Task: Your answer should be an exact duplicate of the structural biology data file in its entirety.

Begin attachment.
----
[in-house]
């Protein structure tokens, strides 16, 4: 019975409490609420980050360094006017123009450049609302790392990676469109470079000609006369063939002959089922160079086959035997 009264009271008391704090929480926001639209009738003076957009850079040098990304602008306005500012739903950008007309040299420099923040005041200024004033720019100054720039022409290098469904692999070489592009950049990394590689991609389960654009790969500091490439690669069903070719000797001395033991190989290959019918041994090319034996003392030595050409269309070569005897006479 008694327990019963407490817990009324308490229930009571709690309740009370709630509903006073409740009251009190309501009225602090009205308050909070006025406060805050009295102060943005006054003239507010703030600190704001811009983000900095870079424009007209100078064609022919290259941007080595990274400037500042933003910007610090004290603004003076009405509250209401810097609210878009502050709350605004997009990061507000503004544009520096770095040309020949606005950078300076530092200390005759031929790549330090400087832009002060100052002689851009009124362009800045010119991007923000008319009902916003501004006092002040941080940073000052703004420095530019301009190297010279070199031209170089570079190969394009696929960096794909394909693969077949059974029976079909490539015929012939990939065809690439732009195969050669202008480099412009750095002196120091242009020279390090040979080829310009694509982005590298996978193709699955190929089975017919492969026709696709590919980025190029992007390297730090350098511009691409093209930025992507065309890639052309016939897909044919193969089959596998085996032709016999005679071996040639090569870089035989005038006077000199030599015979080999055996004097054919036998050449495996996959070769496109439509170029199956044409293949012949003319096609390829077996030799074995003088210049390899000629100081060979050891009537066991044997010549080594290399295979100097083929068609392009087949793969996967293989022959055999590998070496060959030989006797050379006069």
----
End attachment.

[in-house]
């Protein structure tokens, strides 16, 4: 019975409490609420980050360094006017123009450049609302790392990676469109470079000609006369063939002959089922160079086959035997 009264009271008391704090929480926001639209009738003076957009850079040098990304602008306005500012739903950008007309040299420099923040005041200024004033720019100054720039022409290098469904692999070489592009950049990394590689991609389960654009790969500091490439690669069903070719000797001395033991190989290959019918041994090319034996003392030595050409269309070569005897006479 008694327990019963407490817990009324308490229930009571709690309740009370709630509903006073409740009251009190309501009225602090009205308050909070006025406060805050009295102060943005006054003239507010703030600190704001811009983000900095870079424009007209100078064609022919290259941007080595990274400037500042933003910007610090004290603004003076009405509250209401810097609210878009502050709350605004997009990061507000503004544009520096770095040309020949606005950078300076530092200390005759031929790549330090400087832009002060100052002689851009009124362009800045010119991007923000008319009902916003501004006092002040941080940073000052703004420095530019301009190297010279070199031209170089570079190969394009696929960096794909394909693969077949059974029976079909490539015929012939990939065809690439732009195969050669202008480099412009750095002196120091242009020279390090040979080829310009694509982005590298996978193709699955190929089975017919492969026709696709590919980025190029992007390297730090350098511009691409093209930025992507065309890639052309016939897909044919193969089959596998085996032709016999005679071996040639090569870089035989005038006077000199030599015979080999055996004097054919036998050449495996996959070769496109439509170029199956044409293949012949003319096609390829077996030799074995003088210049390899000629100081060979050891009537066991044997010549080594290399295979100097083929068609392009087949793969996967293989022959055999590998070496060959030989006797050379006069």